Maybe too much is made of women's clothing, but this was symbolic in a good way on a night that made history.  She is "the first female, first Black, and first South Asian vice president-elect" in our history.  Click that link for another CNN article from a couple of days ago.  She's making history!

Shirley Chisholm, Geraldine Ferraro, and Hillary Clinton are in that quote.  What about Rosa Parks and Ruby Bridges?  Rosa refusing to give up her seat on the bus.  Little Ruby walking to school as the first Black child.  Their pictures are on Facebook now, with these words:
"Rosa sat, so Ruby could walk, so Kamala could run."

Sunday, November 8, 2020

A book, a window, a cat, and a word

I got my dictionary off the shelf yesterday to look up a couple of words, which became three before I finished writing my blog post.  When I opened the book, I noticed I had put my name in it, along with the date when I bought it.  I grinned when I realized I'd gotten this much-used book 25 years ago this month.  The date was 11/2/95, and I paid $19.95 for it, making it a rather expensive book for the time.

I also noticed it has a presentation page.  "Presented to __________ By _______ Date ______."  Who presents dictionaries to people?  And why?  Have you ever "presented" a dictionary to someone?  If so, tell me, what was the occasion?

View from My Window

My friend Sharon invited me to join a new Facebook group called View from My Window.  It's kind of like WindowSwap, but we put up our own recent view from a window, saying where we're from.  Only one post a day per person.  Next time I may show them this picture of Clawdia in her window with fall-colored trees between me and the tall buildings of Clayton.  The sun was setting from the west (off to the right), casting shadows across our street when I snapped this view yesterday.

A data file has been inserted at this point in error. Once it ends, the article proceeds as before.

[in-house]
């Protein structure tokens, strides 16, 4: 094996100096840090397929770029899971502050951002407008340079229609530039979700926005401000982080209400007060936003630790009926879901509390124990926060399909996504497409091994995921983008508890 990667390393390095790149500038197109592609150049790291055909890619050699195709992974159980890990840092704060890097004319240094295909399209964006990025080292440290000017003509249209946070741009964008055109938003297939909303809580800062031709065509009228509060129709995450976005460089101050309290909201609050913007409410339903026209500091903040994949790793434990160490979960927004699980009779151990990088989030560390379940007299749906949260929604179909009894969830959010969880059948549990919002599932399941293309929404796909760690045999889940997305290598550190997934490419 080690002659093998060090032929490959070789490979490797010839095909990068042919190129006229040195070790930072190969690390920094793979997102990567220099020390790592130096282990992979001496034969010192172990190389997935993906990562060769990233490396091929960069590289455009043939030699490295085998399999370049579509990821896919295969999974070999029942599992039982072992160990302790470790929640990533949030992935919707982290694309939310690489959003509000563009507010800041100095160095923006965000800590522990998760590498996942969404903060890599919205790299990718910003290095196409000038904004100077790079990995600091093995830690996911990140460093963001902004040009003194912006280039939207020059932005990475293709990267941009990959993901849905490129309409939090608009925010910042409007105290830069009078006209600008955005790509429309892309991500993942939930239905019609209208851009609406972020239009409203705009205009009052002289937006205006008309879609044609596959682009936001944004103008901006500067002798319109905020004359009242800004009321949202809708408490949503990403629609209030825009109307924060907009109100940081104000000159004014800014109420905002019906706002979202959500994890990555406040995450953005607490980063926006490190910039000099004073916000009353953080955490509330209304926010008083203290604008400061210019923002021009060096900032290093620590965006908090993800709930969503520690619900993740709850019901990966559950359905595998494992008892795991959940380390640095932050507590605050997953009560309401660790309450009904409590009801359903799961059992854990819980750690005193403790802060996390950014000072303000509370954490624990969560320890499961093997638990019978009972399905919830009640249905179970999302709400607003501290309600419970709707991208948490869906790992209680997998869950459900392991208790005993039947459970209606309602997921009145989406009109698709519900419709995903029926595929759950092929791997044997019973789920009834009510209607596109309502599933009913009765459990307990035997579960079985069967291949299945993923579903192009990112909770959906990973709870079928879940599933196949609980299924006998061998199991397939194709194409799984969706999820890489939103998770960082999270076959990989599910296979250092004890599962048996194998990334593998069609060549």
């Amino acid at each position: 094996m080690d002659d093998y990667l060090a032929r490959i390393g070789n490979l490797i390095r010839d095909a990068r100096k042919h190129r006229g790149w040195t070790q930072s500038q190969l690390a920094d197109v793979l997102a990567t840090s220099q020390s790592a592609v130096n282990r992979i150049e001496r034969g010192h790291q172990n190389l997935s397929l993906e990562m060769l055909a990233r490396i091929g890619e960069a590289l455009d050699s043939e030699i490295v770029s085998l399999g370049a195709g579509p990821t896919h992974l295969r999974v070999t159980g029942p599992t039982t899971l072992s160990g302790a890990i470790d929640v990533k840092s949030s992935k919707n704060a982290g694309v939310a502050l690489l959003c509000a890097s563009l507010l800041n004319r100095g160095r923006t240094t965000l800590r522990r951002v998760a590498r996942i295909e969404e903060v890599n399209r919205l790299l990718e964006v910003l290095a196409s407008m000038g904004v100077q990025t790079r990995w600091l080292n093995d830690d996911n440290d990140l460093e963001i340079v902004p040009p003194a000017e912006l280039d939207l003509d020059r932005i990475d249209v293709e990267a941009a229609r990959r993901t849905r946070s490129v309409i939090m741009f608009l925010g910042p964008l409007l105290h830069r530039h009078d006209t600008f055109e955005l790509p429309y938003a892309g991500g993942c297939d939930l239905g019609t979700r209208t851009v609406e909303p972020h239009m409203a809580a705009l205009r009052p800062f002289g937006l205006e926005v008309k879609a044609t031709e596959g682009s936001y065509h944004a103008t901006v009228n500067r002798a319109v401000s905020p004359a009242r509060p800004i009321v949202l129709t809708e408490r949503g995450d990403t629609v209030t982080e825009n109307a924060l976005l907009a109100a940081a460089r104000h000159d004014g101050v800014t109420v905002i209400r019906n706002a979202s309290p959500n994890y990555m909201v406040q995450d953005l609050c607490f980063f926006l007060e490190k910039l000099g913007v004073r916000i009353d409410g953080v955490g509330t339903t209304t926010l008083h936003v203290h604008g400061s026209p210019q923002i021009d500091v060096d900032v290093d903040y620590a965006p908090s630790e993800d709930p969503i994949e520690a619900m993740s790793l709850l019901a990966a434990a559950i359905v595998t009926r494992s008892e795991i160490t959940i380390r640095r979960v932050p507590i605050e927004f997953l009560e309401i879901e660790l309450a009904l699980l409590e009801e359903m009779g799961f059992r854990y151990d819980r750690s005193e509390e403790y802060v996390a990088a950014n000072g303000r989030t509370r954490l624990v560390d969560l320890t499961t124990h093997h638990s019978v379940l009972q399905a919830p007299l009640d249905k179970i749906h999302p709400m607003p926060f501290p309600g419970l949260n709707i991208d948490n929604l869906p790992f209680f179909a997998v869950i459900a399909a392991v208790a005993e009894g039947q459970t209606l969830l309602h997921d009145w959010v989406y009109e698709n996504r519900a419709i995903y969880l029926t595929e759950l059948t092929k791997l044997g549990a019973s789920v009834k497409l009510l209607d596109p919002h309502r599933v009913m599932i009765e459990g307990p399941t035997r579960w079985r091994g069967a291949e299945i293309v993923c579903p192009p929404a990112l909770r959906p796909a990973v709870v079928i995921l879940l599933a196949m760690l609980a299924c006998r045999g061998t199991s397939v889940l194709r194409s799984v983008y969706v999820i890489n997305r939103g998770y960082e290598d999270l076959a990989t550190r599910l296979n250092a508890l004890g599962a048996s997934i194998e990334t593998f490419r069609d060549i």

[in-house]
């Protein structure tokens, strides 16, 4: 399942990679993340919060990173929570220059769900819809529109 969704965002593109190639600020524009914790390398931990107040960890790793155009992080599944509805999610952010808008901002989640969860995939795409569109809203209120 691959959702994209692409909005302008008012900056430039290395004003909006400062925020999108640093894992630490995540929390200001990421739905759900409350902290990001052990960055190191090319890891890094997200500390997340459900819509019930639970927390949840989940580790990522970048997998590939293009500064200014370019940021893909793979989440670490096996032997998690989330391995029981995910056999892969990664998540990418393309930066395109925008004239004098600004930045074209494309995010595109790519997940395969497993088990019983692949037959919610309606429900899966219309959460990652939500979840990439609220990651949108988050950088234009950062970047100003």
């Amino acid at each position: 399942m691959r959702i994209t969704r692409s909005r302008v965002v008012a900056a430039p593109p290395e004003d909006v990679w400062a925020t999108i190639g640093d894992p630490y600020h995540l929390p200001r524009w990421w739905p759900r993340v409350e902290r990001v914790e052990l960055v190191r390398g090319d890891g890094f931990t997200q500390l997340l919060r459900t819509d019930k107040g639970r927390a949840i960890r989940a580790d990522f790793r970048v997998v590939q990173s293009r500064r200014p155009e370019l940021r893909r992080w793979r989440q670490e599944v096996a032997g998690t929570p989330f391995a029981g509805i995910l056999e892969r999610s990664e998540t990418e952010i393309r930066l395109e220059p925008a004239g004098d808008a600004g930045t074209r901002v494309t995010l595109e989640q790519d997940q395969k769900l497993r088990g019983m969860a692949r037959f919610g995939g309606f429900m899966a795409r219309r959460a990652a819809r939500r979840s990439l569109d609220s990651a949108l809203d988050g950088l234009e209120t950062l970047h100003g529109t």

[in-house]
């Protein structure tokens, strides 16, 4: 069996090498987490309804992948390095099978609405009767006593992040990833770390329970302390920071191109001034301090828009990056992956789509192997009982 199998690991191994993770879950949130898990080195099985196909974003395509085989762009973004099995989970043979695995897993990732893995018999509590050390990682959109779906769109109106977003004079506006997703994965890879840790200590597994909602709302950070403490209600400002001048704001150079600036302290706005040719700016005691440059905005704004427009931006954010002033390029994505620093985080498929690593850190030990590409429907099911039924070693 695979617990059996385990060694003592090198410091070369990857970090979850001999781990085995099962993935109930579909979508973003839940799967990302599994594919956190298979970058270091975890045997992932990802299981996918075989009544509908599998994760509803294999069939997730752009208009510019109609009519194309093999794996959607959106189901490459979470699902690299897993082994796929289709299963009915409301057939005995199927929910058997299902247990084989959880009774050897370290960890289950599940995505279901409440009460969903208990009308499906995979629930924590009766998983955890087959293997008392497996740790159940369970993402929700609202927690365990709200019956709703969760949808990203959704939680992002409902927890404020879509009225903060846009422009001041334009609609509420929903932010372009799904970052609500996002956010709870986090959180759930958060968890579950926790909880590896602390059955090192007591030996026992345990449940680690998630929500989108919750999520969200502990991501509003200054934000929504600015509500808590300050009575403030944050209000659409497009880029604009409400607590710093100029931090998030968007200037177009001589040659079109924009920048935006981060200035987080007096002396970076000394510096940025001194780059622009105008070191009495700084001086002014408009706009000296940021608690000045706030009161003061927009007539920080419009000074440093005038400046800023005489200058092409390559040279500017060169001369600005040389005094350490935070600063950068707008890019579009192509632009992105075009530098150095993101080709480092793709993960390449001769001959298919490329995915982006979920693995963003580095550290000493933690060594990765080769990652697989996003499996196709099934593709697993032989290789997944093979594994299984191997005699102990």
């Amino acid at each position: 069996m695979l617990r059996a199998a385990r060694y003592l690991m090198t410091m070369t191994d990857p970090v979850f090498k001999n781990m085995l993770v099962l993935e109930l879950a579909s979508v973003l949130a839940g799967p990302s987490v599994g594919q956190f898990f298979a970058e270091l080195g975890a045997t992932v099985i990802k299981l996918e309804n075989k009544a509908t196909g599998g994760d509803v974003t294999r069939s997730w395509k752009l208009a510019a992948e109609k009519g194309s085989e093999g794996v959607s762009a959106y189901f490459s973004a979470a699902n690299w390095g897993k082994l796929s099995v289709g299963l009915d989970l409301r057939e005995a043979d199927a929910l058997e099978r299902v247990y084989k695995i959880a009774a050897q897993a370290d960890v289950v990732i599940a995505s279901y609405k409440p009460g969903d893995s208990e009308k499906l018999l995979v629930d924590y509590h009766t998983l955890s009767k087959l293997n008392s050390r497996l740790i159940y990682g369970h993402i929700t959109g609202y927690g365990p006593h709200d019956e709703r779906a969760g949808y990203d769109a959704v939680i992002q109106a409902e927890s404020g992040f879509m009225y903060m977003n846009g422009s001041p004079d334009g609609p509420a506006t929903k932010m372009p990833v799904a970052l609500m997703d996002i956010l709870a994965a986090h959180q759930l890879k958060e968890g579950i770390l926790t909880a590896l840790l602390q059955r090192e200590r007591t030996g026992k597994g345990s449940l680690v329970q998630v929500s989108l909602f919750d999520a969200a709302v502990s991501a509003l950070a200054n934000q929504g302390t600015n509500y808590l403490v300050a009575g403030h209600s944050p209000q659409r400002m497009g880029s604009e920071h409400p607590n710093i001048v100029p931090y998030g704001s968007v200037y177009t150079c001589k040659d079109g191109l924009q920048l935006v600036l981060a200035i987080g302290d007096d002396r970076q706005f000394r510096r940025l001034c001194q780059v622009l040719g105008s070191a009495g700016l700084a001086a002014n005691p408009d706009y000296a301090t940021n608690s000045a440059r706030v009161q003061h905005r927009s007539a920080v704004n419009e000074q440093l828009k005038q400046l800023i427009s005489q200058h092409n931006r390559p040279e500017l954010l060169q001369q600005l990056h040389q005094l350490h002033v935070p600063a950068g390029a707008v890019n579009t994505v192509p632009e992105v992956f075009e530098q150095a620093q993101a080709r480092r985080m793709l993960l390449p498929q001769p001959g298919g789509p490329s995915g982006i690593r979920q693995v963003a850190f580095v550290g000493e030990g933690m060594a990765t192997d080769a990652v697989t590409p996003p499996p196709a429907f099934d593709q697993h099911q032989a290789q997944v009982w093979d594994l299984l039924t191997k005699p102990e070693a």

Being helpful

If you've ever had a cat, you realize how "helpful" they can be.  Here's a photo of Clawdia, for example, napping on my clipboard while I was trying to take notes during a Zoom meeting.  It couldn't have been the least bit comfortable, sleeping on that hard surface.  But she did it, by golly!  Just to be helpful, ya know.  Okay, I know that sounds rather catty.

Word of the Day
cat·ty / ˈkadē / adjective = deliberately hurtful in one's remarks; spiteful.  Example:  "That catty remark was uncalled for."  Similar:  snide.  Opposite:  kind, complimentary.